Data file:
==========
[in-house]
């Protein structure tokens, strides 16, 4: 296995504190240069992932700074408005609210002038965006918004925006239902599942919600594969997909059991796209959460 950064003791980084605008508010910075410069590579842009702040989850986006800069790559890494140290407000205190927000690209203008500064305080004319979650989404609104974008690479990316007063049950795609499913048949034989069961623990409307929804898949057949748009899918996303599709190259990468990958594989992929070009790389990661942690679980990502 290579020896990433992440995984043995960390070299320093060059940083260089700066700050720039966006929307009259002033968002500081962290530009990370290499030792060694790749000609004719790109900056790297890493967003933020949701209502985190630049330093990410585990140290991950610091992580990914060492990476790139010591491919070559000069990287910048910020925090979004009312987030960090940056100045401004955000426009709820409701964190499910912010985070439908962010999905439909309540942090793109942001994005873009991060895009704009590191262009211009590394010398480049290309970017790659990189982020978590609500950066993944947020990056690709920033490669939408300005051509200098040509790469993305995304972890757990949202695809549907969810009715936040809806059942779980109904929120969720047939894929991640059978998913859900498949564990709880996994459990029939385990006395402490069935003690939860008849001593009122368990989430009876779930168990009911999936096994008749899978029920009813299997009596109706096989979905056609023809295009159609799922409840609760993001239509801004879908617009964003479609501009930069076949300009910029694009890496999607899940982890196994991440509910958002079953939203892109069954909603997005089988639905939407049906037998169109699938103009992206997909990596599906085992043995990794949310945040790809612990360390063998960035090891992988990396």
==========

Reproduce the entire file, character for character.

[in-house]
């Protein structure tokens, strides 16, 4: 296995504190240069992932700074408005609210002038965006918004925006239902599942919600594969997909059991796209959460 950064003791980084605008508010910075410069590579842009702040989850986006800069790559890494140290407000205190927000690209203008500064305080004319979650989404609104974008690479990316007063049950795609499913048949034989069961623990409307929804898949057949748009899918996303599709190259990468990958594989992929070009790389990661942690679980990502 290579020896990433992440995984043995960390070299320093060059940083260089700066700050720039966006929307009259002033968002500081962290530009990370290499030792060694790749000609004719790109900056790297890493967003933020949701209502985190630049330093990410585990140290991950610091992580990914060492990476790139010591491919070559000069990287910048910020925090979004009312987030960090940056100045401004955000426009709820409701964190499910912010985070439908962010999905439909309540942090793109942001994005873009991060895009704009590191262009211009590394010398480049290309970017790659990189982020978590609500950066993944947020990056690709920033490669939408300005051509200098040509790469993305995304972890757990949202695809549907969810009715936040809806059942779980109904929120969720047939894929991640059978998913859900498949564990709880996994459990029939385990006395402490069935003690939860008849001593009122368990989430009876779930168990009911999936096994008749899978029920009813299997009596109706096989979905056609023809295009159609799922409840609760993001239509801004879908617009964003479609501009930069076949300009910029694009890496999607899940982890196994991440509910958002079953939203892109069954909603997005089988639905939407049906037998169109699938103009992206997909990596599906085992043995990794949310945040790809612990360390063998960035090891992988990396």